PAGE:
Dan and Hannah Walk to the Rockland Breakwater Lighthouse (Maine)

Our unexpected November getaway up the coast of Maine takes us to the town of Rockland, Maine on Penobscot Bay. Known for lobster and its deep harbor, it’s even whiter than the state of Maine as a whole. Rockland has a racial makeup that is 95.8% white.  We do white here in Maine, and that’s not a bad thing.  It is what it is. See below for the five whitest states in the United States.

Just yesterday, two women from Florida that we met on their Maine Lighthouse Tour recommended that we go to the Rockland Breakwater Lighthouse, 7/8 of a mile into the bay.  Always up for some extra Fitbit steps, we take coastal Route One to parking for the lighthouse. 

From parking lot to breakwater (upper right)

What must be a madhouse in the summer with tourists seeking clam huts and lobster meals is this morning mellow and crowd-free on an unseasonably warm November day in the mid-60s.  Parking is free as we walk to the breakwater just beyond the golf course at the Samoset Resort.

Rockland Breakwater with the lighthouse in the distance

With others on the massive granite blocks on the 12-15’ wide breakwater, we slip on our masks any time we approach another set of walkers.  Trying to put aside the feeling that all the non-mask wearers are for the one-term president, we smile and greet all that we pass. 

By the way, a sign on the main drag in Santa Barbara says, Have fun. Be safe. Don’t ruin it for everyone. The sign at our gym in Kittery politely speaks its truth.

Coastal Fitness, Kittery, Maine

Stepping carefully over the one to four inch cracks between the granite blocks, we look down more than up over the next 15 minutes out to the 120 year old lighthouse. 

It turns out the breakwater was built before the lighthouse itself.  Prior to the breakwater, nor’easters damaged buildings and ships on the Rockland waterfront.   

Landside of the Lighthouse
The Rockland Breakwater Lighthouse from the shipping lane
From the lighthouse back to land

The lighthouse is worthwhile stopover for some Fitbit-loving exercise for us on our way to Mount Battie in Camden ten miles away.  Next Saturday’s blog will take you to the mountaintop.

Whitest states in the United States

One, Maine – 94.6%.

Two, Vermont – 94.2%

Three, West Virginia -93.5%

Four, New Hampshire – 93.2%

Five, Idaho – 93.0%

Six, Iowa – 90.7% (Interesting the first two presidential primary states [NH and IA] are on this list.  It’s understandable that Joe Biden needed South Carolina with its larger Black population to demonstrate he was a viable candidate).

By the way, I respond to all comments that readers make to every blog posting. If you don’t get an email notification of my response to your comment, be sure to click the small square in the lower left to get that email. Thanks. DR

Dan and Hannah Explore the Pemaquid Point Lighthouse on the Gulf of Maine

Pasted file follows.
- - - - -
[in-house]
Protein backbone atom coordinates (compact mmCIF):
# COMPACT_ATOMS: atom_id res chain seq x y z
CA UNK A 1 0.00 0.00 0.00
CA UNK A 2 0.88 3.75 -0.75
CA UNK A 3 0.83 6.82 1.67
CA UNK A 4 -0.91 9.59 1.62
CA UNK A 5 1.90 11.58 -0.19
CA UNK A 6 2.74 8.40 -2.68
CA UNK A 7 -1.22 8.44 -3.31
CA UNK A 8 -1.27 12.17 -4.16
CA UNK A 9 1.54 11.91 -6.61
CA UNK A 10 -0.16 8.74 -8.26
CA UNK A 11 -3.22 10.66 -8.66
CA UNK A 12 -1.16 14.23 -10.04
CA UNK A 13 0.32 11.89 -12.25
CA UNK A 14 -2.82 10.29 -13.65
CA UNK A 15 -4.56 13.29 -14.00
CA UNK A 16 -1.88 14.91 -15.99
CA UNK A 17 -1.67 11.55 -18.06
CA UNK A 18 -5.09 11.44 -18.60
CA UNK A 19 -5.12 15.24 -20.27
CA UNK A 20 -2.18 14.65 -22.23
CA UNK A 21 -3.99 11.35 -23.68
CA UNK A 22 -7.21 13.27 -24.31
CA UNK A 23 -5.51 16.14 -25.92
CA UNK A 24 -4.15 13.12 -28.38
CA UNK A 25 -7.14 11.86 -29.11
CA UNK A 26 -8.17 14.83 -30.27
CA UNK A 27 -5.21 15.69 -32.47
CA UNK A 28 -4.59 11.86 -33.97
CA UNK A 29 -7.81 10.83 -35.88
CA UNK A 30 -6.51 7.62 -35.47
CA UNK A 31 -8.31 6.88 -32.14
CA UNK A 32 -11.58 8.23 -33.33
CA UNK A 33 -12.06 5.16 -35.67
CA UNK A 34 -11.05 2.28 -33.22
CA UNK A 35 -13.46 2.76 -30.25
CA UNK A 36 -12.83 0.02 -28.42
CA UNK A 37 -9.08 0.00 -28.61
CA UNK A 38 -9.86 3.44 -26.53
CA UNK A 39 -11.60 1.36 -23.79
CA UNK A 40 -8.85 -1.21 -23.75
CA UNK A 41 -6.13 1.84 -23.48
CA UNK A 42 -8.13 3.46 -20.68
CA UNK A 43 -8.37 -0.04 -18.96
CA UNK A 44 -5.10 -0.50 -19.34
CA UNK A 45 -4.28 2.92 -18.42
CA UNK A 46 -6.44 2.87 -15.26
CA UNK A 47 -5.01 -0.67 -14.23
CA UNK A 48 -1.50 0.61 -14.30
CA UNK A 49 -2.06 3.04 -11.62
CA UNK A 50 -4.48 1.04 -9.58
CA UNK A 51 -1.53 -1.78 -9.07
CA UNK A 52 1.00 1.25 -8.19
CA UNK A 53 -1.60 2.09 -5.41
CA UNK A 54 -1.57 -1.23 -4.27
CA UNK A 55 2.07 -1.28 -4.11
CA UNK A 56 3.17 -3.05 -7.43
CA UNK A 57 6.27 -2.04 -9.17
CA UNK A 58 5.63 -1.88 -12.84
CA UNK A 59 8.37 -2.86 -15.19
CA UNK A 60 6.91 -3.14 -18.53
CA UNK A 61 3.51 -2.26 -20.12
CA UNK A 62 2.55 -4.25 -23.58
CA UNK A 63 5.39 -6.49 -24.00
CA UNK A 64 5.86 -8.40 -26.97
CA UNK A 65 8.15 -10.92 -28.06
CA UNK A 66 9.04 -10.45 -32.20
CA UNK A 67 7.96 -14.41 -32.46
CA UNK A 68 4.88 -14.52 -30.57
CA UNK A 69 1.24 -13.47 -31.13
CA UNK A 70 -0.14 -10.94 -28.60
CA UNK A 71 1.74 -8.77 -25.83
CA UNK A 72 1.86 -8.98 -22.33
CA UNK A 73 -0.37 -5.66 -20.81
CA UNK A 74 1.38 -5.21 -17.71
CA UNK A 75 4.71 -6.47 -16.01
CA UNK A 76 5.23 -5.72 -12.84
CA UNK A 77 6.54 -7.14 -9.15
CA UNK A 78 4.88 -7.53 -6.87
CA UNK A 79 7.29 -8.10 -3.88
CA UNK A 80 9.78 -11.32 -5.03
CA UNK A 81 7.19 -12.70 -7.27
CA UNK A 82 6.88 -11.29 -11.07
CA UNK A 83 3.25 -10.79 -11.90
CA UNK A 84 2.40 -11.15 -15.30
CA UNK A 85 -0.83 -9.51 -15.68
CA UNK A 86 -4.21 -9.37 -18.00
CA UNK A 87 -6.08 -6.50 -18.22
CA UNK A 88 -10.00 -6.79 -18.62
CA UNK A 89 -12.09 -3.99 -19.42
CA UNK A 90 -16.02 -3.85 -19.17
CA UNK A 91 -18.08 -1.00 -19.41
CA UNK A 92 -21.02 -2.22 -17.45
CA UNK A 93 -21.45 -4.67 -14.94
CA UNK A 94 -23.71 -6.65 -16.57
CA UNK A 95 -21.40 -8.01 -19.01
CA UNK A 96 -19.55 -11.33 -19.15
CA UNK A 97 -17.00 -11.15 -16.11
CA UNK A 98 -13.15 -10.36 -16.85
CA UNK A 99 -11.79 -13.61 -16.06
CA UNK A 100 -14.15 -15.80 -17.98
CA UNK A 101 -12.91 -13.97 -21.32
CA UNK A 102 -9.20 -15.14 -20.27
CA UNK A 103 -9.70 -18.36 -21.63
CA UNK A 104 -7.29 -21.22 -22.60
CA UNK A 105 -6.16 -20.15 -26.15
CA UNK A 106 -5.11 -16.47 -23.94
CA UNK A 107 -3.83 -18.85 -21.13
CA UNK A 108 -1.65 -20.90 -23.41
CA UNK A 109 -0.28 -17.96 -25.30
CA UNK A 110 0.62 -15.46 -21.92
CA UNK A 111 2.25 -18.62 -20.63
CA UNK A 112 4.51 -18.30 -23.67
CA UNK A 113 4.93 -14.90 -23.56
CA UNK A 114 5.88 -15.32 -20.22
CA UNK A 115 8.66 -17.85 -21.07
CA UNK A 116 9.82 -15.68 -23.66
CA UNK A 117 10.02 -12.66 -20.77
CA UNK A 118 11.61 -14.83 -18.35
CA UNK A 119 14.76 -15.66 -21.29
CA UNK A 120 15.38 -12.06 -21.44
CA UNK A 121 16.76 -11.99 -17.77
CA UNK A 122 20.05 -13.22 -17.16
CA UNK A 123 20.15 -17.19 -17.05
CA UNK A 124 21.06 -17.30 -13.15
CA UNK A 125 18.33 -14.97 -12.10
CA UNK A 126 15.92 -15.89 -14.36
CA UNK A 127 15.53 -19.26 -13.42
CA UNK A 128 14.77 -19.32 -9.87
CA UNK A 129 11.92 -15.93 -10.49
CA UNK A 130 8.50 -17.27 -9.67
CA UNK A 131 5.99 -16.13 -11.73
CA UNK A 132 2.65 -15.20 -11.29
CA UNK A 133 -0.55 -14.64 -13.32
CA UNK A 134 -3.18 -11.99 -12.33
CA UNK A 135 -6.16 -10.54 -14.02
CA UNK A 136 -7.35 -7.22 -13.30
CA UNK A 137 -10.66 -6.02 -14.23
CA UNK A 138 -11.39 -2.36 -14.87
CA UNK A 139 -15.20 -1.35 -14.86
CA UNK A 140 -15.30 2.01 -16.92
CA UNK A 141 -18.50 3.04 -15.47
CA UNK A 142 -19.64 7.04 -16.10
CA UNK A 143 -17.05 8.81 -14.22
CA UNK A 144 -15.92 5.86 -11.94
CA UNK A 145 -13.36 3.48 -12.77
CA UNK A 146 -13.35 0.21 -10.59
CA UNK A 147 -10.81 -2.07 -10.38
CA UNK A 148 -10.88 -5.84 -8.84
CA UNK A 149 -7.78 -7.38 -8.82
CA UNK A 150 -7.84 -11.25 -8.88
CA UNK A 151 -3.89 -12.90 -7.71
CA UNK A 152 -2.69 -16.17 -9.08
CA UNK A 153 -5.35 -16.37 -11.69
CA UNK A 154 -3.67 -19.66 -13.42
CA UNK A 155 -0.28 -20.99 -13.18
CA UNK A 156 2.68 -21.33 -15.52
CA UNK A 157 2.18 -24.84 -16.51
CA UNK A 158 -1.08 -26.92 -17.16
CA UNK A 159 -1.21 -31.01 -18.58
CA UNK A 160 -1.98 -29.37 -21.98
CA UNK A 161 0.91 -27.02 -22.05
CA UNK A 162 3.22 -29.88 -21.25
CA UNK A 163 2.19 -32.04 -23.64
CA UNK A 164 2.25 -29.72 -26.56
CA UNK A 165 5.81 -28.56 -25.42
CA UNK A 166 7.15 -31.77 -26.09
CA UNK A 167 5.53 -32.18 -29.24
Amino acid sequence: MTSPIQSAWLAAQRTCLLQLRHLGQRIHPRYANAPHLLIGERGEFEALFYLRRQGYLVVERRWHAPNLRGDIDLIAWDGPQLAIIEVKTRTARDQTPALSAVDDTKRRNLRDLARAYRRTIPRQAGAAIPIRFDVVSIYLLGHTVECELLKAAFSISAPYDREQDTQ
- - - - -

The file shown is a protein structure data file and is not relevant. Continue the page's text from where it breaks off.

Rolling down Route 32 in Mid-Coast Maine, Hannah and I notice both the wealth evident in the seasonal coastal homes in New Harbor as well as the subsistence living that also remains a part of this rural coastal peninsula.

Route 32 is on the bayside route above New Harbor
Pemaquid Point Lighthouse appropriately fogged in

Going from the sunshine five miles away at the La Verna Preserve, (click here for that blog), we are engulfed in fog as we approach the Pemaquid Point Lighthouse. After shorts at La Verna, I slip on sweatpants, sweatshirt, and light jacket to ward against the foggy chill.

Did you know that the Pemaquid Point Lighthouse is on the Maine quarter. (All 50 states have their own quarter.)  I think of it as one of the three iconic lighthouses in the state of Maine (Portland Head and Nubble Light in our York are the other two).

It seems perfect that we are in the fog at a Maine lighthouse. Such beacons earn their keep in such weather. You see what I did! Okay, might be a little obtuse. But the primary worker here was a lighthouse keeper.

Pemaquid Point Lighthouse

As it is Monday, November 9, 2020, we are still in celebratory mood as we engage a mother with her grown daughter who have come from Florida for a Maine lighthouse travel tour.

Learning that mom is originally from Ohio, I have the opportunity to ask if they know of Wooster, Ohio.

Thinking so, she wonders how two Mainers ended up at the College of Wooster.  As a Jersey boy who picked a college entirely based on the possibility that he might make the varsity tennis team and who eventually escaped by transferring to Arizona State University for his senior year, I joke it was a series of bad breaks how I ended up in the Buckeye State, except for the New Yorker I met there – as I point to Hannah.  Thar’s gold in them thar fields of Ohio!

Then, the conversation takes an unfortunate detour as we learn that the women don’t believe the pandemic is real. (I choke back speaking up about the 240K that have died in the United State to date).  Their evidence? A nurse said it’s odd that she has seen no flu patients this fall, implying that the authorities are not telling us everything.

This left turn has no good endgame. We extract ourselves gently as we are no mood to debate or have their metaphorical rain douse our celebration.

Though a small park, the Lighthouse envrions allow us to walk down to the rocks on this low tide early afternoon.  We turn inland to views to the lighthouse cloaked in fog. 

A short walk on the Pemaquid Loop Road adds to our mounting Fitbit step total, but we have bigger fish to fry as hiking at the Dodge Point Preserve 18 miles away in Newcastle awaits. Next Saturday’s blog!

On the Pemaquid Loop Road